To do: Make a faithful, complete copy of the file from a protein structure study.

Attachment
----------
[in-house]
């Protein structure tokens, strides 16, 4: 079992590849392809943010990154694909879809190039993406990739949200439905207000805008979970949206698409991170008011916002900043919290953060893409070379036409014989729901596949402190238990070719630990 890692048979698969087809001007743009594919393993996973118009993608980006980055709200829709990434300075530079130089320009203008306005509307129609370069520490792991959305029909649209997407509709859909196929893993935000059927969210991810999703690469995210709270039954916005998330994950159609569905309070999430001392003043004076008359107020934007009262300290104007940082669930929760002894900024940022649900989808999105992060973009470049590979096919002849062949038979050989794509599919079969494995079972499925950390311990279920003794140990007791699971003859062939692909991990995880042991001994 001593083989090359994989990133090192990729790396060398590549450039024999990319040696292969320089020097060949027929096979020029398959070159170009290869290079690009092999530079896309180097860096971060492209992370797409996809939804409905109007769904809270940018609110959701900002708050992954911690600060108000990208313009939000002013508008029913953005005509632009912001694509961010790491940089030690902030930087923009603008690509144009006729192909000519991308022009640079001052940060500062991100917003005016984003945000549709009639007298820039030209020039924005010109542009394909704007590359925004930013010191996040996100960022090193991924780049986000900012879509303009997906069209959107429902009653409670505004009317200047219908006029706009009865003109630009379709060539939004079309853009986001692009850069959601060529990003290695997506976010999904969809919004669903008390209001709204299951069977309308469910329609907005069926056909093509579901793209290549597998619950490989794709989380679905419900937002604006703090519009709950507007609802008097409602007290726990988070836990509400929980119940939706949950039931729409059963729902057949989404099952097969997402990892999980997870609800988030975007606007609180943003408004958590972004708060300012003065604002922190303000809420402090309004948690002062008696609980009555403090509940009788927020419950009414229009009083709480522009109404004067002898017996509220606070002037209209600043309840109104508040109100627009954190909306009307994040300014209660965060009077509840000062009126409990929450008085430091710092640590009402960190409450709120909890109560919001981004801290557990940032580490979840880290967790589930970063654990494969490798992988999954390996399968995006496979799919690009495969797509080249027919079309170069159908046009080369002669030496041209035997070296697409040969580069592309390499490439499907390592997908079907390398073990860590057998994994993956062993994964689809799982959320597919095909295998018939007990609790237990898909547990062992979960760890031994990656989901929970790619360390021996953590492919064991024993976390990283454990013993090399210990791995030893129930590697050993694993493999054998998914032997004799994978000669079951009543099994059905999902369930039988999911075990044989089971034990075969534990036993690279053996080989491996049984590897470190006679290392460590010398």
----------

[in-house]
């Protein structure tokens, strides 16, 4: 079992590849392809943010990154694909879809190039993406990739949200439905207000805008979970949206698409991170008011916002900043919290953060893409070379036409014989729901596949402190238990070719630990 890692048979698969087809001007743009594919393993996973118009993608980006980055709200829709990434300075530079130089320009203008306005509307129609370069520490792991959305029909649209997407509709859909196929893993935000059927969210991810999703690469995210709270039954916005998330994950159609569905309070999430001392003043004076008359107020934007009262300290104007940082669930929760002894900024940022649900989808999105992060973009470049590979096919002849062949038979050989794509599919079969494995079972499925950390311990279920003794140990007791699971003859062939692909991990995880042991001994 001593083989090359994989990133090192990729790396060398590549450039024999990319040696292969320089020097060949027929096979020029398959070159170009290869290079690009092999530079896309180097860096971060492209992370797409996809939804409905109007769904809270940018609110959701900002708050992954911690600060108000990208313009939000002013508008029913953005005509632009912001694509961010790491940089030690902030930087923009603008690509144009006729192909000519991308022009640079001052940060500062991100917003005016984003945000549709009639007298820039030209020039924005010109542009394909704007590359925004930013010191996040996100960022090193991924780049986000900012879509303009997906069209959107429902009653409670505004009317200047219908006029706009009865003109630009379709060539939004079309853009986001692009850069959601060529990003290695997506976010999904969809919004669903008390209001709204299951069977309308469910329609907005069926056909093509579901793209290549597998619950490989794709989380679905419900937002604006703090519009709950507007609802008097409602007290726990988070836990509400929980119940939706949950039931729409059963729902057949989404099952097969997402990892999980997870609800988030975007606007609180943003408004958590972004708060300012003065604002922190303000809420402090309004948690002062008696609980009555403090509940009788927020419950009414229009009083709480522009109404004067002898017996509220606070002037209209600043309840109104508040109100627009954190909306009307994040300014209660965060009077509840000062009126409990929450008085430091710092640590009402960190409450709120909890109560919001981004801290557990940032580490979840880290967790589930970063654990494969490798992988999954390996399968995006496979799919690009495969797509080249027919079309170069159908046009080369002669030496041209035997070296697409040969580069592309390499490439499907390592997908079907390398073990860590057998994994993956062993994964689809799982959320597919095909295998018939007990609790237990898909547990062992979960760890031994990656989901929970790619360390021996953590492919064991024993976390990283454990013993090399210990791995030893129930590697050993694993493999054998998914032997004799994978000669079951009543099994059905999902369930039988999911075990044989089971034990075969534990036993690279053996080989491996049984590897470190006679290392460590010398």